There has been a complete lack of creative thinking in Washington about how to deal with the threats and posturing of Kim Jong Un, the North Korean dictator Both he and his father, the former leader, have a long history of issuing menacing statements, rattling their sabers and vowing war and destruction on the United States, Japan and South Korea.
In part, this serves to make the North Korean people (millions of whom have died of famine, disease and imprisonment under the Kim family’s leadership for three generations) subservient and willing to unite against the outside world. In part, the Kims have learned that this crazy looking behavior unnerves the conventionally thinking politicians who run Western-style democracies. They see Kim Jong Un as actually crazy, irrational and as ready to go to war in an instant if he is thwarted in his demands.
Since the end of the Korean War in 1953 the Kims and North Korea have threatened to overrun South Korea. Seoul, the capital of the South, is only 35 miles from the border and within easy reach of the North’s artillery and missiles. Yet, despite a long history of threats, provocative actions and minor confrontations, North Korea has not attacked South Korea or any other country. And they have learned that acting rabid has worked for them – often producing concessions and financial and other inducements from their “enemies” to get them to back off from their threats.
Since its first successful atomic bomb test in 2009 the North Koreans have focused on producing nuclear weapons and, more recently, on missiles that could deliver a nuclear warhead. It appears that now they have almost reached the stage where they have the capacity to launch a long range ballistic missile that could strike the western coast of the United States. Their intermediate range missiles could strike Japan.
The United Nations has responded to these recent alarming developments by increasing sanctions. President Trump has responded by threatening “fire and fury” such as the world has never seen if Kim continues missile development or nuclear tests.
We have once again reached the kind of stalemate that has become familiar. Sanctions seem to have no impact on the North Korean government. They ignore the pleas for moderation from China (their biggest trade partner and sometime ally). The South Koreans are in a panic because they fear the death of millions that would take place if war breaks out and Kim Jong Un uses nuclear weapons. The United States government grinds its teeth in frustration – with no good outcome or easy solution available.
It is time for a different approach. For over 60 years the USA and its allies have tried to subdue North Korea by encircling it with military and naval power, by imposing sanctions and embargoes, and by trying to isolate it from the outside world through alliances and international organizations. It has not worked. These strategies come from the minds of military and political leaders who imagine that force and overpowering weaponry will compel the North Koreans to capitulate.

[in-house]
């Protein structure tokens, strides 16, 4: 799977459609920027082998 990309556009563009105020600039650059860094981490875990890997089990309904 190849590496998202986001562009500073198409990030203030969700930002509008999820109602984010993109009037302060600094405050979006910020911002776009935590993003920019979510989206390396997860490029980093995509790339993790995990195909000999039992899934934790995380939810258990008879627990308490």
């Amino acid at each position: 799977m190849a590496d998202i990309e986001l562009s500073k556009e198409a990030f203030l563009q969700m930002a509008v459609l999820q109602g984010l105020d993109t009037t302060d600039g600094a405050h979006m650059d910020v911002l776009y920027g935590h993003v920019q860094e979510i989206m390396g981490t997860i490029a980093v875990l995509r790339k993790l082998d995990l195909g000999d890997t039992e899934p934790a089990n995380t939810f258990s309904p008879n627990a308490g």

It is the same old strategy that failed to bring the Cuban government to its knees since their revolution in 1959, and failed to bring down the Iranian regime since their revolution in 1979.
The time has come for non-violent and non-traditional solutions. Some of the elements of this approach would be:
- A joint declaration by the United States, Japan and South Korea that they will not attack North Korea or try to change its form of government or leadership.
- An offer to gradually rescind sanctions over a period of several years, contingent on the North Koreans stopping missile development and tests, and subject to regular verification and inspection by the International Atomic Energy Agency. These procedures (negotiated by the Obama administration) have worked well with the Iranian government to stop their development of nuclear capability. They are a good model for North Korea.
- An undertaking by the United States to withdraw all forces from South Korea in 10 years if the North Koreans respect the weapons ban and the inspection procedures for that period.
- Opening diplomatic relations between the two countries so that each has an embassy in the other state.
- Agreeing to a limited amount of trade that can be increased if good relations persist. This type of economic agreement has also been very effective in persuading Iran to keep to its promise to stop developing nuclear weapons.
- Face to face talks between the leaders of the two Koreas, Japan, the United States, China and Russia. Jaw-Jaw is always better than war-war, as a wise Englishman once said.
- Creating a special direct aid fund. North Korea is desperately poor. Its population is 24 million. In 2006 its per capita income was $1,108. If the United States, South Korea and Japan create a fund that would provide $100 per year to each North Korean citizen, it would cost only $2.4 billion annually. This would provide a huge boost to the well-being of the Koreans and to their economy, and would show them that the outside world wants to help, not destroy, them. Better still, this fund would be a tiny fraction of the money now spent on maintaining U.S. military bases and weaponry.
It’s time to be more creative in dealing with North Korea, and it’s past time for non-violent, non-military strategies to be given a chance.